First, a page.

June P. Tangney and Angie Luzio Boone, Department of Psychology George Mason University; Roy F. Baumeister, Department of Psychology, Case Western Reserve University.
High Self-Control Predicts Good Adjustment, Less Pathology, Better Grades, and Interpersonal Success
Article first published online: 9 OCT 2008
Journal of Personality
Volume 72, Issue 2, pages 271–324, April 2004
How to Cite
Tangney, J. P., Baumeister, R. F. and Boone, A. L. (2004), High Self-Control Predicts Good Adjustment, Less Pathology, Better Grades, and Interpersonal Success. Journal of Personality, 72: 271–324. doi: 10.1111/j.0022-3506.2004.00263.x
This research was supported by a research grant from the John Templeton Foundation and by research grant #MH-57039 from the National Institutes of Health. We thank Ronda Dearing for assistance with data analysis.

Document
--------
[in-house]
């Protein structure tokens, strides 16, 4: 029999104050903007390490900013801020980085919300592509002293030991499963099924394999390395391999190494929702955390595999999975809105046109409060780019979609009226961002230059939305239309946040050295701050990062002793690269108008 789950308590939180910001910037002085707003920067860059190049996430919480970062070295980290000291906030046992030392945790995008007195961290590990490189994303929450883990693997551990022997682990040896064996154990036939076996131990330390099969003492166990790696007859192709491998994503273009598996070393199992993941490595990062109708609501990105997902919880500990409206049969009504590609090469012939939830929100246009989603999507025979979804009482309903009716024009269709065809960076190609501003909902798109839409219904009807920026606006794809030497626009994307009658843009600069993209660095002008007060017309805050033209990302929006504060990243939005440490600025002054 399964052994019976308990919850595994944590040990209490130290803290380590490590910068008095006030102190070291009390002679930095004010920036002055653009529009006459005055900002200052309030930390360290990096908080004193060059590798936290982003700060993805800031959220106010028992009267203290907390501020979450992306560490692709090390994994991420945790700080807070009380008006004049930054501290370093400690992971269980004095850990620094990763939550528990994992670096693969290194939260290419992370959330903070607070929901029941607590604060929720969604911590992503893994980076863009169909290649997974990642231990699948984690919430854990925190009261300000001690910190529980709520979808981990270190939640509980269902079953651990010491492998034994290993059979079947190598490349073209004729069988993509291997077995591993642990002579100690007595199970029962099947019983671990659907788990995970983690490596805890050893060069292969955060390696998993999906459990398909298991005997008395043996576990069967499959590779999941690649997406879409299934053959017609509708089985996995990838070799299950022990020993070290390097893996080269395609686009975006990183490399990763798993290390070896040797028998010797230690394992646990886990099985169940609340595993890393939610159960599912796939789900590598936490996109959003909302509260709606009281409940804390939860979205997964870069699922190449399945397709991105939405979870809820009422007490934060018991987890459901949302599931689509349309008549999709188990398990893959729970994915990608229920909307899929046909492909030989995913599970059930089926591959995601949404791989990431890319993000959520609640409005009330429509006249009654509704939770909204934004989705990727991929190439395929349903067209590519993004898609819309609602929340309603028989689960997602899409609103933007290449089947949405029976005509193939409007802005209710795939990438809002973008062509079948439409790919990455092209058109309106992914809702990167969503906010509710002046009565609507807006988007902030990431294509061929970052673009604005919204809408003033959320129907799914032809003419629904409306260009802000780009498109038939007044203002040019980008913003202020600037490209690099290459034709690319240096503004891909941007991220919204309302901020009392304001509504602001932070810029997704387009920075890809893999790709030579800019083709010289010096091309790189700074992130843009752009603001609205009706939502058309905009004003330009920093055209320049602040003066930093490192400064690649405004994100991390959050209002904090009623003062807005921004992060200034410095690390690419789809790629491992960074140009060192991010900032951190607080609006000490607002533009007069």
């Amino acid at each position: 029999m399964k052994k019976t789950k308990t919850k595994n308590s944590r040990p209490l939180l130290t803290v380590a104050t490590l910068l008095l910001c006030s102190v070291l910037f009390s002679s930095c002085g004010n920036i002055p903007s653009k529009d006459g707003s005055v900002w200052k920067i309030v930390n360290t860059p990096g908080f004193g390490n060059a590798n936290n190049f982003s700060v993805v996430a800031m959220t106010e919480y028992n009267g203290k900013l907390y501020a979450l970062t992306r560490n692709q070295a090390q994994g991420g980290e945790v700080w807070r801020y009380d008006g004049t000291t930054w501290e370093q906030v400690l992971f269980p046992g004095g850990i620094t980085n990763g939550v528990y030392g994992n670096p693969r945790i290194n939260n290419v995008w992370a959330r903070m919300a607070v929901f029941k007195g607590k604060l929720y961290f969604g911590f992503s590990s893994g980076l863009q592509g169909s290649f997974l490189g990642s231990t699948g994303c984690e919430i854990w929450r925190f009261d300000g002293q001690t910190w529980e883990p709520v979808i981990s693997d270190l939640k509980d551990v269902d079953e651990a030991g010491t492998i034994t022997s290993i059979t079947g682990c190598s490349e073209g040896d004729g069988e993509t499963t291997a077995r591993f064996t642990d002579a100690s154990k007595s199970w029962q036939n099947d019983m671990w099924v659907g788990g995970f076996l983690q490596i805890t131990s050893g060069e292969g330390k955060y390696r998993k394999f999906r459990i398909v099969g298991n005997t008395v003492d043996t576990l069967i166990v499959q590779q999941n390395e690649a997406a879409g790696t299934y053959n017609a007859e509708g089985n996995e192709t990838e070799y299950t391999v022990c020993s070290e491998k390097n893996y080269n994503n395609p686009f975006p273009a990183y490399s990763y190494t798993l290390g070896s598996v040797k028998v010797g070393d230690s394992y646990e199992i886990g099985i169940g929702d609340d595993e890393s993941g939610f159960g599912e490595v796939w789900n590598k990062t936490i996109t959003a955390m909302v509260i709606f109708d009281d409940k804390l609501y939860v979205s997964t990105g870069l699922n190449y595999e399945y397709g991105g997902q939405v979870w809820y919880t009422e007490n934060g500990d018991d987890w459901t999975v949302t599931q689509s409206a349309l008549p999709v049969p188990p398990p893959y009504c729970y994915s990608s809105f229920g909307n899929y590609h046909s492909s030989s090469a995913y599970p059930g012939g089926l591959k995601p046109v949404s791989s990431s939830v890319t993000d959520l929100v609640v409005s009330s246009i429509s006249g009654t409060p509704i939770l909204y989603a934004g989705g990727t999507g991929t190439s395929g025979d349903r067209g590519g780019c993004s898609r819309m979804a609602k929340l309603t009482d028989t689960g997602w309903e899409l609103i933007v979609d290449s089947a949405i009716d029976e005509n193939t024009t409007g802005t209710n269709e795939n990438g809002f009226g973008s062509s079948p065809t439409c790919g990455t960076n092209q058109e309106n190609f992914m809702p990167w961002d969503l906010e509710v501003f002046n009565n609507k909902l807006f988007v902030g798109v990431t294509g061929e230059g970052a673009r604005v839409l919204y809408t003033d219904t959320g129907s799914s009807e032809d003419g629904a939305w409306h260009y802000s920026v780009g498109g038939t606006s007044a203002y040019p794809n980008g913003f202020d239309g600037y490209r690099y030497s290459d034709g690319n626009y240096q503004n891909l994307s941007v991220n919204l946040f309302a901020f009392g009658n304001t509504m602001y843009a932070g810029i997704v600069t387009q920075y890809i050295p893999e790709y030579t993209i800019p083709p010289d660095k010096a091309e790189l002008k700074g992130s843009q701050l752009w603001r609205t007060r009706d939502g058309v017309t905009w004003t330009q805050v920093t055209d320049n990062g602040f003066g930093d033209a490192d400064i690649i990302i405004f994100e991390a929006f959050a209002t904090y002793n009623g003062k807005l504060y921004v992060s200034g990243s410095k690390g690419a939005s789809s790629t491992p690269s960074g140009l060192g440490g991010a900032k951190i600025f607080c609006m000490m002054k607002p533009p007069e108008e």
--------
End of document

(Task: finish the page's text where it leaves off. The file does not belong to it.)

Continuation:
- Issue published online: 9 OCT 2008
- Article first published online: 9 OCT 2008
What good is self-control? We incorporated a new measure of individual differences in self-control into two large investigations of a broad spectrum of behaviors. The new scale showed good internal consistency and retest reliability. Higher scores on self-control correlated with a higher grade point average, better adjustment (fewer reports of psychopathology, higher self-esteem), less binge eating and alcohol abuse, better relationships and interpersonal skills, secure attachment, and more optimal emotional responses. Tests for curvilinearity failed to indicate any drawbacks of so-called overcontrol, and the positive effects remained after controlling for social desirability. Low self-control is thus a significant risk factor for a broad range of personal and interpersonal problems.